Anderson did some stunts behind the wheel, and Alex helped set up and test certain effects. And while Aby's work -- including the aforementioned crotch punch, not to mention getting peed on -- are no doubt key comedic moments, stunt-wise, the film really belongs to Ashley Rae. One of her standout scenes is an obstacle course called the Chug Run, where Applegate's character is supposed to chug a pitcher of beer and then stagger through a Wipeout-type gauntlet. The climax occurs when, while running across a catwalk, Applegate gets punched in the face with a stuffed elephant. The camera cuts to Ashley Rae plummeting 20 feet from the walkway onto the ground.
Back at the warehouse, Ashley Rae is trying to show her sisters how it was done. She is perched in the rafters atop a 15-foot ladder. She has strapped on a chest harness, tailor-made for women ($1,000, which the sisters all pitched in on), which is tethered to a rope that runs through a pulley above and down to her dad's gloved hands. He's run the line through a descender, called a goldtail, that is designed to regulate friction, grabbing the rope and slowing the free fall just before impact -- if Anderson's eyeball calculations are correct.
The three-inch air mat below doesn't scare Ashley Rae; she performed this fall onto bare ground on set. And she did it 10 times before the director felt he had gotten the shots (Applegate herself told Ashley Rae that she was acting too athletic and needed to be more clumsy to make it look like Applegate). Each time, she just got back up, literally pulled grass from her teeth, and climbed back onto the catwalk. "As a stunt artist, you never complain," she says.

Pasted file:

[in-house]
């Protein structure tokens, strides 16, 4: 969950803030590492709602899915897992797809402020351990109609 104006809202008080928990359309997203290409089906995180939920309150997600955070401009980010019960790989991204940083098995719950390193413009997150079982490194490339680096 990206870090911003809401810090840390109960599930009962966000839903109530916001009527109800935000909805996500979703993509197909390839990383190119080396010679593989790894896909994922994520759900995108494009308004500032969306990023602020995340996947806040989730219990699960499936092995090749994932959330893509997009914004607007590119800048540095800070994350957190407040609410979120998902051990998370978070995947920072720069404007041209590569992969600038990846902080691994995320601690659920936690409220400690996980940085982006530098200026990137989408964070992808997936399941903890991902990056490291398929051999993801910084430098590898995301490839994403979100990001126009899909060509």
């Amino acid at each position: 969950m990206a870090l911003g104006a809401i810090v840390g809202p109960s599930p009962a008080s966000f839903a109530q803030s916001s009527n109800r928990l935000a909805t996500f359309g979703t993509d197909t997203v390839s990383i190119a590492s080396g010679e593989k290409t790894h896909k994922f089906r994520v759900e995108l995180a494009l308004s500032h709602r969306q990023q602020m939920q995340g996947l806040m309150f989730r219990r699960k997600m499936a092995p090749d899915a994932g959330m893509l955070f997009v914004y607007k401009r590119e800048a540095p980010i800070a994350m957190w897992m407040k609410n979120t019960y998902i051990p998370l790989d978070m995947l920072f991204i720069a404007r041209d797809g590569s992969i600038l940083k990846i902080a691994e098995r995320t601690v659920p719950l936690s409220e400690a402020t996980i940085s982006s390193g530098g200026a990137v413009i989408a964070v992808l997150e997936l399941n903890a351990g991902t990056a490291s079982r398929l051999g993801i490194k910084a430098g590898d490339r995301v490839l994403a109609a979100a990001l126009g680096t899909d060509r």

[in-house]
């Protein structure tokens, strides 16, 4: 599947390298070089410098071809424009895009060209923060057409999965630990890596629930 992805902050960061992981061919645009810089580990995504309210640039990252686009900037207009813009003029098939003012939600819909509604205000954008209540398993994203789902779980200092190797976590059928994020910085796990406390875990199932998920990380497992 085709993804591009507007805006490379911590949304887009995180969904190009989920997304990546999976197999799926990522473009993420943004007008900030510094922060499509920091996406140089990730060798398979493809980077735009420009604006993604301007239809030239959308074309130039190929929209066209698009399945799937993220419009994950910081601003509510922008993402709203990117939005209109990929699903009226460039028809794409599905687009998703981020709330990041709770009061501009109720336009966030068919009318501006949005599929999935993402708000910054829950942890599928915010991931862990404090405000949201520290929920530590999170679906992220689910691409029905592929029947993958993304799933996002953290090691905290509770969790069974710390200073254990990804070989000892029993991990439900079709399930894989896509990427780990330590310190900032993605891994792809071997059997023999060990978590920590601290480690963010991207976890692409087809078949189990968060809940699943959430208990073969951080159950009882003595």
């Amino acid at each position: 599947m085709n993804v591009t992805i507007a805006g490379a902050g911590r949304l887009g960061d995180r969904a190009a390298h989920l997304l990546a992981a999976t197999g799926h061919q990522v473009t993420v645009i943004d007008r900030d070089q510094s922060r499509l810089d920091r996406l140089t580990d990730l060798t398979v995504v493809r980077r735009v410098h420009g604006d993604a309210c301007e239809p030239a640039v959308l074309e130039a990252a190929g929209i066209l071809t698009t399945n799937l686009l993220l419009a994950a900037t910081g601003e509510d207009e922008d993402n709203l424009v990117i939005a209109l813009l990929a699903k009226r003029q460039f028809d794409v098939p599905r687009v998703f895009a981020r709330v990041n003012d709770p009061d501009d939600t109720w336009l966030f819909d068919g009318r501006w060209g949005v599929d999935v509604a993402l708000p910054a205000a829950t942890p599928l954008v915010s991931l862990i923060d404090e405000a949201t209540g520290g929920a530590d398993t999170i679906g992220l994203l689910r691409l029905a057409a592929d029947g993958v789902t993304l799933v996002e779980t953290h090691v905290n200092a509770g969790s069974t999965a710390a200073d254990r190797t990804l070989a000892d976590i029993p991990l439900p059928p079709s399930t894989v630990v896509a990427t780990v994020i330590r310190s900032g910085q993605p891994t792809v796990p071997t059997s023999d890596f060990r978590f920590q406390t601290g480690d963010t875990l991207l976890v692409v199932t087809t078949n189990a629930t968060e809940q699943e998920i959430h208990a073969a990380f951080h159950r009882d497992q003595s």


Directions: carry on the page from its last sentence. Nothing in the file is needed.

The key to this stunt is the landing. When her sisters pull the ladder away, Ashley Rae will fall straight to the mat; before she hits, she has to maneuver from a crouching position into a prone one, spreading her body as flat as possible to evenly distribute the impact. With the help of the goldtail, she has roughly two seconds.
"Ready?" says Anderson. "Three ... two ... one."
Alex and Aby pull the ladder away, Anderson lets loose of the rope, and Ashley Rae leans forward and takes flight, spreading her arms and legs like a skydiver, hitting the mat with her elbows, knees ... and face. All in all, a success.
Ashley Rae stands and starts unfastening the harness as Anderson resets the rig for Alex's turn.
On the Vacation set, the director took Ashley Rae directly from her 10th fall to another location, where they ran a tube of O'Doul's nonalcoholic beer up under her dirt-caked chin to shoot the post-race puking scene. Today, however, she's going to rest up -- she begins shooting an action movie with Jamie Foxx next week, and as usual, she's not sure exactly what stunts she'll be doing. But she does know there's a scene where a car comes crashing into a casino.
"I'm sure I'll be somewhere near that."